Tell-tale signs of a leak around radiators and pipes are:

  • Discolouration
  • Staining
  • Paint bubbling or flaking
  • Softened or rotting wood
  • Rust marks
  • Swelling
  • Bulging or lifting of the skirting board
  • Other obvious water-related damage

If you suspect there is a leak, you can also place a bowl underneath the joint or fixture and see if water begins to pool.

If you can’t find any evidence of leaks in these areas, any possible leak could be inside a wall, under the floors, or inside the boiler itself.

How to fix a central heating system leak

You shouldn’t attempt to fix a leak in your central heating system yourself. Instead, call a Gas Safe engineer who can resolve the problem far quicker and give you some peace of mind.

If you’ve found a leak, lay down towels and place bowls under the leak to reduce the chance of further damage.

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3. A leak in your boiler

If you can’t spot any leaks from your radiators or pipes, it’s worth knowing that a boiler losing pressure can also be a result of boiler leaks inside the unit itself.

Over years of use, parts inside the boiler can become corroded or loosen, resulting in internal leaking which can lead to low boiler pressure.

A common explanation for boiler leaks is a pressure reducing valve (PRV) not working properly, resulting in a wet patch outside your boiler where the PRV terminates.

Other reasons for a boiler leak include:

  • A damaged expansion vessel
  • The filling loop valve not tightly adjusted
  • A diverter valve not being secure

How to find a boiler leak

The most obvious evidence that the leak is boiler-related is if there is water dripping from the boiler or accumulated around the boiler.

If you see this, your first step is to switch off the boiler to prevent further damage and any potential short-circuiting.

The boiler unit must be opened to find the specific location of a boiler leak but you should not attempt this by yourself.  Call a Gas Safe engineer to arrange for a boiler repair if this is the case.

How to repressurise your boiler

Repressurising your boiler is a simple process that should have your boiler working again in no time.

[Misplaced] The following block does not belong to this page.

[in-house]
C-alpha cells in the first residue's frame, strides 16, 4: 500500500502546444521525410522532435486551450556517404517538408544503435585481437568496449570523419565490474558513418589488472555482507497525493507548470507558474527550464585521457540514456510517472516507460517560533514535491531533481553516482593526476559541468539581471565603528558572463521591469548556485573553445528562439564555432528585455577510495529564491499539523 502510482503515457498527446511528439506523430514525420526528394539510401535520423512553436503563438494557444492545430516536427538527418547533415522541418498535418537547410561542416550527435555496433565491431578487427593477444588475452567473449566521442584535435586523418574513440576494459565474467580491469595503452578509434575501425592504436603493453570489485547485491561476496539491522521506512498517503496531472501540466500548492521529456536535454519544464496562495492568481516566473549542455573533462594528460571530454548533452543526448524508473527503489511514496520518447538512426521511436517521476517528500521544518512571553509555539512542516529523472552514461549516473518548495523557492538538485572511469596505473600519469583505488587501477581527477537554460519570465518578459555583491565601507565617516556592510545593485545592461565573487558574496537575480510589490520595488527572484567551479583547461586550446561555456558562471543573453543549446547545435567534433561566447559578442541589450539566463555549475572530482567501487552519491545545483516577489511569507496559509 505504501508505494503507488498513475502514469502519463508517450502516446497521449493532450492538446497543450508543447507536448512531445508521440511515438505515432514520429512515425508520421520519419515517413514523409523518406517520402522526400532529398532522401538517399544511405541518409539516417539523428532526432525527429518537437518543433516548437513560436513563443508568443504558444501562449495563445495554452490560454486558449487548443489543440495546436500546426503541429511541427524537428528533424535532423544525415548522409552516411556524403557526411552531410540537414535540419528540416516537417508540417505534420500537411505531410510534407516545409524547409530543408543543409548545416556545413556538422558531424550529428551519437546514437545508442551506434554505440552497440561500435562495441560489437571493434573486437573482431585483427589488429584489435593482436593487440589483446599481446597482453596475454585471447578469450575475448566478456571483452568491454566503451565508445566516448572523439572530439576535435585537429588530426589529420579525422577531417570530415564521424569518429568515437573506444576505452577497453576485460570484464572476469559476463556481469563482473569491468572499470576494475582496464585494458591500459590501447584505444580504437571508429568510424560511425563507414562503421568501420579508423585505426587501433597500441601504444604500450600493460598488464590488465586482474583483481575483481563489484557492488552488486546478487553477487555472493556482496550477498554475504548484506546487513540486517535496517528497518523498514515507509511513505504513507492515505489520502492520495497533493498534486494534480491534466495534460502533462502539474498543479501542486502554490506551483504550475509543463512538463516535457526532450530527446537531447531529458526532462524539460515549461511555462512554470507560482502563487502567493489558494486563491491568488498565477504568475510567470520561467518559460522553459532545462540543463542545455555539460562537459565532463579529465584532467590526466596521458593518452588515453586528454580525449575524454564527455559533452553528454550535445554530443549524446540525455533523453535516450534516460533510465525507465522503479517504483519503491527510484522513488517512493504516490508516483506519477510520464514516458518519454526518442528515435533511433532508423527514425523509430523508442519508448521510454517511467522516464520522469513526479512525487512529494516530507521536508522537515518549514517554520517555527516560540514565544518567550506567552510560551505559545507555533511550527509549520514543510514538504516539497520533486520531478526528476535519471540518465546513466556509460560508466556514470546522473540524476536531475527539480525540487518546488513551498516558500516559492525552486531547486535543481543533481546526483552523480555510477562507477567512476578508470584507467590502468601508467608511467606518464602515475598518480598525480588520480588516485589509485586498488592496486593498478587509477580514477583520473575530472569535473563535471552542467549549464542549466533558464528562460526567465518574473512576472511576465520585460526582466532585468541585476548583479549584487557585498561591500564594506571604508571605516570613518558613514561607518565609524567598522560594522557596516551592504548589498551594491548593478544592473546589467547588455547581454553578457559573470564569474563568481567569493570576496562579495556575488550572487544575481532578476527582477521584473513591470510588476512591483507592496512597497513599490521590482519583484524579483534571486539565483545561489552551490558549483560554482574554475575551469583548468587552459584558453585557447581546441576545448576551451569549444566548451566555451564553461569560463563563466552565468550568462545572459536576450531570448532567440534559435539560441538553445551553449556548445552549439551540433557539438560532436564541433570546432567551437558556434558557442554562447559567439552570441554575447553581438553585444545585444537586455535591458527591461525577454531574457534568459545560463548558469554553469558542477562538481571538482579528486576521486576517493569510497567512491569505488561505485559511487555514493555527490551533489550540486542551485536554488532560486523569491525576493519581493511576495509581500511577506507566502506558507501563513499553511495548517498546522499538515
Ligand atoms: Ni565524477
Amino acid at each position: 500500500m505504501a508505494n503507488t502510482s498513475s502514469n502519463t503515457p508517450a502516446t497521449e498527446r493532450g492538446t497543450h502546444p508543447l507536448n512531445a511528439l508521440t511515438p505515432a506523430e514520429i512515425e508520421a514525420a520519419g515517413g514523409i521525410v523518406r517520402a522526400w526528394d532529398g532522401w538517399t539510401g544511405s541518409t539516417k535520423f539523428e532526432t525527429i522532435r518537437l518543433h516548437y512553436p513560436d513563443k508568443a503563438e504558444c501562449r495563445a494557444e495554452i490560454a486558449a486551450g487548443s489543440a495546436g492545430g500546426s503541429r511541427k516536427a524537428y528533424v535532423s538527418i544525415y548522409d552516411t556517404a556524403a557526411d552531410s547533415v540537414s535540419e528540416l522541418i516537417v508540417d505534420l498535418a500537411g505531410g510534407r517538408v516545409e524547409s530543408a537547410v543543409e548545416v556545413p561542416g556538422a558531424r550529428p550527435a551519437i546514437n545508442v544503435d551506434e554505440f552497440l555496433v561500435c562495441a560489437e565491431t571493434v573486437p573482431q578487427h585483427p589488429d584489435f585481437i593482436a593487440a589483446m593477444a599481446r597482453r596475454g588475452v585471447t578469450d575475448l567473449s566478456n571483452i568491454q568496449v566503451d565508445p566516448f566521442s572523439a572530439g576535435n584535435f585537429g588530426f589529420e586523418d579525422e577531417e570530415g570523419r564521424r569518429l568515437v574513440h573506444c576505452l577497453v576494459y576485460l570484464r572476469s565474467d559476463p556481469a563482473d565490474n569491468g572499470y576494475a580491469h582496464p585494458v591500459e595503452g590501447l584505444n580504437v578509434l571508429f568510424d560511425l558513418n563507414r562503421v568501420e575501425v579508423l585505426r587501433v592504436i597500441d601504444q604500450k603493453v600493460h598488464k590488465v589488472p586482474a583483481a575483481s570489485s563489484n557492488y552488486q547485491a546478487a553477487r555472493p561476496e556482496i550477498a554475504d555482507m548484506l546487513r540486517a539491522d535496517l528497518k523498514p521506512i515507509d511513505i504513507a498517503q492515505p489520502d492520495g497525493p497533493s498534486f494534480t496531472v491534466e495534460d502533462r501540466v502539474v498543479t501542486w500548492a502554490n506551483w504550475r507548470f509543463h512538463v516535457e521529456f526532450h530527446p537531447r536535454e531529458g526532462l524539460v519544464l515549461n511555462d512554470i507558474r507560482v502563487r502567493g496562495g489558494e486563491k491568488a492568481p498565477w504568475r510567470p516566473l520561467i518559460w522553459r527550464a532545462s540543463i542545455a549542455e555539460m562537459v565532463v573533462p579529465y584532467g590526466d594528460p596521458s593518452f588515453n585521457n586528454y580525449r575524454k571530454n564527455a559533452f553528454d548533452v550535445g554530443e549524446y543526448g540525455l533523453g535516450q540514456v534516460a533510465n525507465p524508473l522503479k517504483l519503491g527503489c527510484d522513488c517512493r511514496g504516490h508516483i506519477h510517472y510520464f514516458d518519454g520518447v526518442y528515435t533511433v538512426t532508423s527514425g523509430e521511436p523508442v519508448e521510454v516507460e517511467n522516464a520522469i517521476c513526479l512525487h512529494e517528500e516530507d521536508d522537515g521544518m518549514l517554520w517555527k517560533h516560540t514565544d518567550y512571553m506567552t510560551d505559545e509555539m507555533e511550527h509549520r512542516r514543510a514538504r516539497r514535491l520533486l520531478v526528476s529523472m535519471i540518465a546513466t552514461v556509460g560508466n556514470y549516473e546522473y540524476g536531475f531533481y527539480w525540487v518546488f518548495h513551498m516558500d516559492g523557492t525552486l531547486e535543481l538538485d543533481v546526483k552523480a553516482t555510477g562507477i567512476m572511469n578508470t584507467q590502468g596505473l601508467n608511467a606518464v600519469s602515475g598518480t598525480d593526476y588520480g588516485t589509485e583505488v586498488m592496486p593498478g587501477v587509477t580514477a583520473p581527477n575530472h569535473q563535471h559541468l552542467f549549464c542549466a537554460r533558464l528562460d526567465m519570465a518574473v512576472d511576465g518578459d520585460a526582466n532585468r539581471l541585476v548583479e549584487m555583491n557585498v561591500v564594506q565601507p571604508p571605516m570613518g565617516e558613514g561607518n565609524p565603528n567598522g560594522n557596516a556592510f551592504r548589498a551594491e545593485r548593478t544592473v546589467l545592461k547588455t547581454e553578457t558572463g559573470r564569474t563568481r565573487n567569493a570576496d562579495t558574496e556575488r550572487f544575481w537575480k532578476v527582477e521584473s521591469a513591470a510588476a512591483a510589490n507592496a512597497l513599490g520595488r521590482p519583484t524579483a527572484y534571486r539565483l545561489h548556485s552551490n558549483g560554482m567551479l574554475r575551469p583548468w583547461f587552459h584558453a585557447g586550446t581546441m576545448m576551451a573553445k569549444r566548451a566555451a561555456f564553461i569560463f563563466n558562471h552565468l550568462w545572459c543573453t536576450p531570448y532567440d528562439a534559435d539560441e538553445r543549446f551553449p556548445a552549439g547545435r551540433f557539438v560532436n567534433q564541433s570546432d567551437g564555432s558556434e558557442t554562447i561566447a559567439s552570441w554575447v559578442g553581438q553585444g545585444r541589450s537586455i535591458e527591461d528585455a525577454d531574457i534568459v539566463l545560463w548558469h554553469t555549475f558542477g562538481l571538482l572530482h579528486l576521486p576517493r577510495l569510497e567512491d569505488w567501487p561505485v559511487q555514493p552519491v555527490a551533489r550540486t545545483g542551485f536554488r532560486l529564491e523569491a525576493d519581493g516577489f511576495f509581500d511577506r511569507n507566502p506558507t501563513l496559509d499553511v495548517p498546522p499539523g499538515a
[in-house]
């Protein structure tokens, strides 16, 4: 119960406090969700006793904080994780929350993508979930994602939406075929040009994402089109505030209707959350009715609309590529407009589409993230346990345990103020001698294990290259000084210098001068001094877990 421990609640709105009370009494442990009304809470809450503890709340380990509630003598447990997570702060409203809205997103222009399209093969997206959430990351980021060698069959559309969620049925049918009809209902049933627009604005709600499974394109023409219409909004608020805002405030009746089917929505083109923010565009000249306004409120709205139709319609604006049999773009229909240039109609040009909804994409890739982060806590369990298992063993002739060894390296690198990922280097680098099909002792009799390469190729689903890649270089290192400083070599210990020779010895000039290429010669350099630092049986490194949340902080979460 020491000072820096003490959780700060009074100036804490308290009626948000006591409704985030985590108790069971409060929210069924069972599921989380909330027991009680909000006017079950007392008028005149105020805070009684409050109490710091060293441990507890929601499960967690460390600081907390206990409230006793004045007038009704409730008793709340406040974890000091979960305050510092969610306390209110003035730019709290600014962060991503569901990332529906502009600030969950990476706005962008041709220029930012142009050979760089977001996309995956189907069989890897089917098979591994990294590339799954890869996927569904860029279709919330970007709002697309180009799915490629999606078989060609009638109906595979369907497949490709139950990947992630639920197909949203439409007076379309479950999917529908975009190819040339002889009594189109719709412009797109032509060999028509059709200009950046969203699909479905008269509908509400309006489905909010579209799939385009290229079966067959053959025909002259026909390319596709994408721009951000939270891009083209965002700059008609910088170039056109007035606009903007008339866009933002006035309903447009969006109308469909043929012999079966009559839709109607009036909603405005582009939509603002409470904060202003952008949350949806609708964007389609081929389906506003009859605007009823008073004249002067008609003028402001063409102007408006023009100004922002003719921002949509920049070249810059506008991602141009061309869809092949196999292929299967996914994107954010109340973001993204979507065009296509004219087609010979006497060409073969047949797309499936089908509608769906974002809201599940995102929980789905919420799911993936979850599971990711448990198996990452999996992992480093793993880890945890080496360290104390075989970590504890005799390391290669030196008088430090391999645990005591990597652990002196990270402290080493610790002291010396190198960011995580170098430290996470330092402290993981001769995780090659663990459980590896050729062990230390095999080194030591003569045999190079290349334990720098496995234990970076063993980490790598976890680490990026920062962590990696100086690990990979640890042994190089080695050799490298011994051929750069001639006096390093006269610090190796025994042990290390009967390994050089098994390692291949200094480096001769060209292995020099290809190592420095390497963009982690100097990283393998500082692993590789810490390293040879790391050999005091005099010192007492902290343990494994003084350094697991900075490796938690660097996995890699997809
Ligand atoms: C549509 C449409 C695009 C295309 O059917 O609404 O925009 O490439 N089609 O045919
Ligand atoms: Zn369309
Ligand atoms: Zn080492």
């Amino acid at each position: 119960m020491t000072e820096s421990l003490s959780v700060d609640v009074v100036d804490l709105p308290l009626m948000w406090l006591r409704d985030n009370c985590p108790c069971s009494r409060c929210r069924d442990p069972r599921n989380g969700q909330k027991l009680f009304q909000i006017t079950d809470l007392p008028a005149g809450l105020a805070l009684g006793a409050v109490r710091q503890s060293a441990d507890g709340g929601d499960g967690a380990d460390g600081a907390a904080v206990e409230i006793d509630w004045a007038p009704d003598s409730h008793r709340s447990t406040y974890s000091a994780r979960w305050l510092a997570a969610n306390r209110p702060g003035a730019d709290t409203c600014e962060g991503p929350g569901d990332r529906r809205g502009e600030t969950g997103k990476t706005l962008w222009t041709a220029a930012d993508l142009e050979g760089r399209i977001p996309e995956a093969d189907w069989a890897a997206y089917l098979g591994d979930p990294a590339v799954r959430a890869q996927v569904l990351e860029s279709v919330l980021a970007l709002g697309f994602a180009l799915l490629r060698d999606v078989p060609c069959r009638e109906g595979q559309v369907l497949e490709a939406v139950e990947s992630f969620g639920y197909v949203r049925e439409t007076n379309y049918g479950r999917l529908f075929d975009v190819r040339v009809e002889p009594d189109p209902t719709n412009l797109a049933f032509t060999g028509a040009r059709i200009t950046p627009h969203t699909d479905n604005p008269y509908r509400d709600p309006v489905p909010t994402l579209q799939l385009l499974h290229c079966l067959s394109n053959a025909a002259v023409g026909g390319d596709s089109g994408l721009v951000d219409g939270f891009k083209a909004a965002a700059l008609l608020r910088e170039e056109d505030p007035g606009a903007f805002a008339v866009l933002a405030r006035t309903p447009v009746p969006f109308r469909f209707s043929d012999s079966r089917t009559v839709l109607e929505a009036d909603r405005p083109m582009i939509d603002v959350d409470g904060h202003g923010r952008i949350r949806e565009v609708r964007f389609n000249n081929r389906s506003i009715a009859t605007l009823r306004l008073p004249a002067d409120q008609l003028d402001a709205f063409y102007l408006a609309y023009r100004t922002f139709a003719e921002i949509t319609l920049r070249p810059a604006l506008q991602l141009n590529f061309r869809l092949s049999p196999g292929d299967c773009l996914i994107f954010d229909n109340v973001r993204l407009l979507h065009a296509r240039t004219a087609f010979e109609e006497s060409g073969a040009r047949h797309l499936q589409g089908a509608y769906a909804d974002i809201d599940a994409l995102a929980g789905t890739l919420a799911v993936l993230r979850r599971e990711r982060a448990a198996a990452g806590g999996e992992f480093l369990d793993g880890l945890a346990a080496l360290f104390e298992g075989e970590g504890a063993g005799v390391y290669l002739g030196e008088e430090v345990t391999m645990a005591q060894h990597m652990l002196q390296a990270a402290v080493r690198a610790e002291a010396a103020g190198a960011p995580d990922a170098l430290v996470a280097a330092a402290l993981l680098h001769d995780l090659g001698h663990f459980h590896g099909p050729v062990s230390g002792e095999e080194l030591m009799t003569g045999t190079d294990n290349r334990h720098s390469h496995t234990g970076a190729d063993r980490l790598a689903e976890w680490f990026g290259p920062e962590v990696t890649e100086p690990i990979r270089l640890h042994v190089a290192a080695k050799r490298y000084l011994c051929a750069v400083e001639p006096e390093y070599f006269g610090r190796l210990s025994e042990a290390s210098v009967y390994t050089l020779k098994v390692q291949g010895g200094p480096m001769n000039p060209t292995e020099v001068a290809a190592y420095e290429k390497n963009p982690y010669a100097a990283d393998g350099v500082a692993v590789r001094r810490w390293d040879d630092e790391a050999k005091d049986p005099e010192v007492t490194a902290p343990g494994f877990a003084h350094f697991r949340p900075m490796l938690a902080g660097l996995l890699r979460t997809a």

You won't need to call for assistance, though it is recommended that you consult your boiler’s manual or review the process on the manufacturer's website before beginning.

You can check out our helpful video guide to find out which repressuring method is right for your boiler: 

We’ll take you through the most common way to repressurise your boiler.

Make sure your boiler is turned off and has cooled down to make things safe - when repressurising, you want to base your pressure reading on a cold system as this will allow for more accuracy.

Once you've prepared yourself, you can follow these simple steps:

Step 1 - Locate the filling loop

Your boiler’s filling loop is the hose that connects the boiler to the cold water supply.

The location will differ depending on the brand and model but you’re looking for something that looks like this:


(Source: Worcester Bosch)


If unsure, it's always worth checking your boiler’s manual to find out exactly how to use the filling loop for your boiler, or look on the manufacturer's website.

Step 2 - Increase the boiler pressure

Increase the boiler pressure by opening one or two taps (depending on your boiler) to 45 degrees, letting cold water into the system. Be sure to do this slowly to avoid adding too much pressure.

Continue filling with cold water until the pressure rises to between 1 and 1.5 bars, which is in the green zone on the pressure gauge.

Step 3 - Once in the green zone, close the taps

Once the pressure has reached the ideal level, close both valves.

At this point, you can turn the boiler back on. You may need to press a reset button but this varies from boiler to boiler.

You’ll want to keep an eye on your boiler’s pressure gauge over the next couple of days to make sure the pressure doesn’t keep dropping.

What to do if your boiler keeps dropping pressure after being repressurised

If repressurising your boiler doesn’t stop your boiler from losing pressure, then there may be a more serious issue at play.
Contact a Gas Safe engineer to come and diagnose and fix the problem for you. 

Frequently asked questions

Help keep your boiler pressure balanced with BOXT

Your boiler pressure will need topping up from time to time, that’s completely unavoidable, but problems, most commonly leaks, can cause a more rapid drop and something that needs your attention.

An annual boiler service is a great way to prevent unexpected problems and helps catch minor issues before they amount into something more serious.